, 2003; Bedny et al., 2011; see reviews in Frasnelli check details et al., 2011; Merabet and Pascual-Leone, 2010; Striem-Amit et al., 2011). Here we show that when relevant
stimuli and tasks are introduced, the ventral visual cortex displays its normal category-specific function, even with stimulation from an unusual sensory modality. Our finding of preserved functional category selectivity for letters in the VWFA is in line with previous results showing preserved task selectivity in the blind (Reich et al., 2012) for general shape recognition in the LOC, for motion detection in area MT, for location identification in the MOG, and even for the general segregation between the ventral and dorsal visual processing streams (Striem-Amit et al., 2012a; for relevant findings in deafness, see Lomber et al., 2010). This suggests that at least some regions may, despite selleck chemicals their bottom-up deafferentation, be sufficiently driven by other innately determined constraints (Mahon and Caramazza, 2011) to develop typical functional selectivity. It remains to be tested whether such task-selective and sensory-modality independence (Reich et al., 2012) characterizes the entire cortex or if it is limited to only a subset of higher-order associative areas.
The present results may have clinical relevance for the rehabilitation of the visually impaired and have theoretical implications as regards the concept of critical/sensitive periods. Until recently, it was thought that the visual cortex of congenitally and early blind individuals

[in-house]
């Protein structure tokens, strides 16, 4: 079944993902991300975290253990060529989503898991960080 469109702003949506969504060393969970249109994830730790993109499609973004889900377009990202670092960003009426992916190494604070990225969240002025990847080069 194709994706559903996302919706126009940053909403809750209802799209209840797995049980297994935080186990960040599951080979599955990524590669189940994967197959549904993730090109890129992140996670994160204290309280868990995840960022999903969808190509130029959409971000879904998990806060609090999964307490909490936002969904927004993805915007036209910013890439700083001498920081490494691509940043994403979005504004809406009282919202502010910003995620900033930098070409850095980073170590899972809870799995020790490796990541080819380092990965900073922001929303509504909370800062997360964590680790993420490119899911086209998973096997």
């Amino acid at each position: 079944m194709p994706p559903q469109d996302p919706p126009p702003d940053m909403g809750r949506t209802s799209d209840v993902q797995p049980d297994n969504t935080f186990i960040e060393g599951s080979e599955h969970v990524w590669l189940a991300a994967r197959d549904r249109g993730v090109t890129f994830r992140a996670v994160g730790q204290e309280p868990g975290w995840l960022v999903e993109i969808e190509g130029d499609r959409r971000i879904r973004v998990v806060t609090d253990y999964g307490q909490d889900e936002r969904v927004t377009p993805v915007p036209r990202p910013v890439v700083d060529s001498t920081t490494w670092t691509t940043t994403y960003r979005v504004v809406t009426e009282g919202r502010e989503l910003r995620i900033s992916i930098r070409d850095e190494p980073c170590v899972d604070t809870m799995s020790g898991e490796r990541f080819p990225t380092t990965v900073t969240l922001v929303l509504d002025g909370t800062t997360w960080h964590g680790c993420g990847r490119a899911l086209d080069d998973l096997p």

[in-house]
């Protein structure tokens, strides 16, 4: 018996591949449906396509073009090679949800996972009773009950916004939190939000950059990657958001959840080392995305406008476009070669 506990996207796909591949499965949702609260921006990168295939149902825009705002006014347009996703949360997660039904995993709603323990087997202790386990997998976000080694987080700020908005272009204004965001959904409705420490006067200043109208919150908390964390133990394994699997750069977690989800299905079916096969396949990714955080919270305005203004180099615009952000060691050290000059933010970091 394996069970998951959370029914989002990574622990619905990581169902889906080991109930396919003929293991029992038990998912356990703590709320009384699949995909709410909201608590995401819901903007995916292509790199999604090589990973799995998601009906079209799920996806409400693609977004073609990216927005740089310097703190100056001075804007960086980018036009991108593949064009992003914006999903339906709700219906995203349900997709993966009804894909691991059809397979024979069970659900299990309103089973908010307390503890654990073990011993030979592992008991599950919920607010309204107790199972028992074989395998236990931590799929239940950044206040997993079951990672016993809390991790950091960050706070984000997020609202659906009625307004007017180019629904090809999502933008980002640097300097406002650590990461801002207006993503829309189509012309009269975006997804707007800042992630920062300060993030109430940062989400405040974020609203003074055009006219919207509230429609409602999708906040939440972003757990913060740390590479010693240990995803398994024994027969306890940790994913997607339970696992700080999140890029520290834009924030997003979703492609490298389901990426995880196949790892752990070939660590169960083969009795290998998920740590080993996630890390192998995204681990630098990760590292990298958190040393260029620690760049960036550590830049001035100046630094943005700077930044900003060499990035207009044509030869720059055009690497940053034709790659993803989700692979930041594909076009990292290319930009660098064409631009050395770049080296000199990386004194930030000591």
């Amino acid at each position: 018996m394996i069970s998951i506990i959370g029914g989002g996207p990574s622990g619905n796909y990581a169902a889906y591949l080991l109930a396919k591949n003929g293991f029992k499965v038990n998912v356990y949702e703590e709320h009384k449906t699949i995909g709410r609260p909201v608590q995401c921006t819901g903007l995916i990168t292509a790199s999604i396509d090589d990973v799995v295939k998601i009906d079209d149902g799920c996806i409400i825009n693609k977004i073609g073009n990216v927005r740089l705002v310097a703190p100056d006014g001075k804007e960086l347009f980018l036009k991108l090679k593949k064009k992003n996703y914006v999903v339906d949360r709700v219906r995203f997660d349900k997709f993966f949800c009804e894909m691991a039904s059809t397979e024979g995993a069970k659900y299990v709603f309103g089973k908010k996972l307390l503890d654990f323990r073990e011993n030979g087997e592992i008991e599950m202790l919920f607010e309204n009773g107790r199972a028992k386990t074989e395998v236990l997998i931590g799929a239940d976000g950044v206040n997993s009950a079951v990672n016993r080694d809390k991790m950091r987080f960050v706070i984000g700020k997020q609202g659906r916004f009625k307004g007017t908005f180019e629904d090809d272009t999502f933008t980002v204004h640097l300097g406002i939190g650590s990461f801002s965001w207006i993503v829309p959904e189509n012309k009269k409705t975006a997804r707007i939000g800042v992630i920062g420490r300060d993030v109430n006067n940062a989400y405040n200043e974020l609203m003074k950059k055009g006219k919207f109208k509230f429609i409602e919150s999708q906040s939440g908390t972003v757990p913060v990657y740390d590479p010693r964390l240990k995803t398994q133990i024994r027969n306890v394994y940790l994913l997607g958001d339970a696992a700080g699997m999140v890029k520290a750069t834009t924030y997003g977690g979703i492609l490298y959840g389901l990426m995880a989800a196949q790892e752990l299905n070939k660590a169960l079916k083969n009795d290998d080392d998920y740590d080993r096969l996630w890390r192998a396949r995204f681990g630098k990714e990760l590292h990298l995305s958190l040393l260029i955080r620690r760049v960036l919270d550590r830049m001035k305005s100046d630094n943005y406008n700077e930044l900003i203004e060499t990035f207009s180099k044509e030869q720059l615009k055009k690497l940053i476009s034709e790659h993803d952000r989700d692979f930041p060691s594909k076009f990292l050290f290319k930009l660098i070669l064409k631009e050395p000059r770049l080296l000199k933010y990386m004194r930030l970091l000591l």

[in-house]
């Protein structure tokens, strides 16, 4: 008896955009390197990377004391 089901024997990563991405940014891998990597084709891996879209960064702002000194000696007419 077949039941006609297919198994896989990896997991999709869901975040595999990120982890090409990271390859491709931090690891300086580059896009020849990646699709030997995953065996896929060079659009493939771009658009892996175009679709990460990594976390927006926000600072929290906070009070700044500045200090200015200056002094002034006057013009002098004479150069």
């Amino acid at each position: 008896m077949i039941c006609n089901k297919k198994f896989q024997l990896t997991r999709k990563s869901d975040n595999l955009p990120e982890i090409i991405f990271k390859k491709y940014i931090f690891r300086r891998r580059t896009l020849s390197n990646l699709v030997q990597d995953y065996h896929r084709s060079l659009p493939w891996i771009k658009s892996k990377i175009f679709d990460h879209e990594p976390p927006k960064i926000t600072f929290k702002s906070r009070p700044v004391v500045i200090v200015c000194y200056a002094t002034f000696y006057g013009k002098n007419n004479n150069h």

would not be able to properly process vision if visual crotamiton input were restored medically in adulthood. This claim was supported by early studies of a critical period for developing normal sight in animals (Wiesel and Hubel, 1963) and humans (Lewis and Maurer, 2005). It was also supported by the poor functional outcomes observed after rare cases of sight restoration in humans, especially in ventral stream tasks (Ackroyd et al., 1974; Fine et al., 2003; Ostrovsky et al., 2009). In the congenitally blind, this may be especially true due to the aforementioned task switching (e.g., for language and memory) that may possibly disturb the visual cortex’s original functions and interfere with attempts to restore vision (Striem-Amit et al., 2011). Therefore, even if visual information later becomes available to their brain (via devices such as retinal prostheses), it may be less efficient at analyzing and interpreting this information and may require more elaborate explicit training to develop fully functional vision. Some support for the effectiveness of adult training in overcoming developmental visual impairments comes from recent studies of amblyopia, in which deficits were considered permanent unless treated by the age of 7.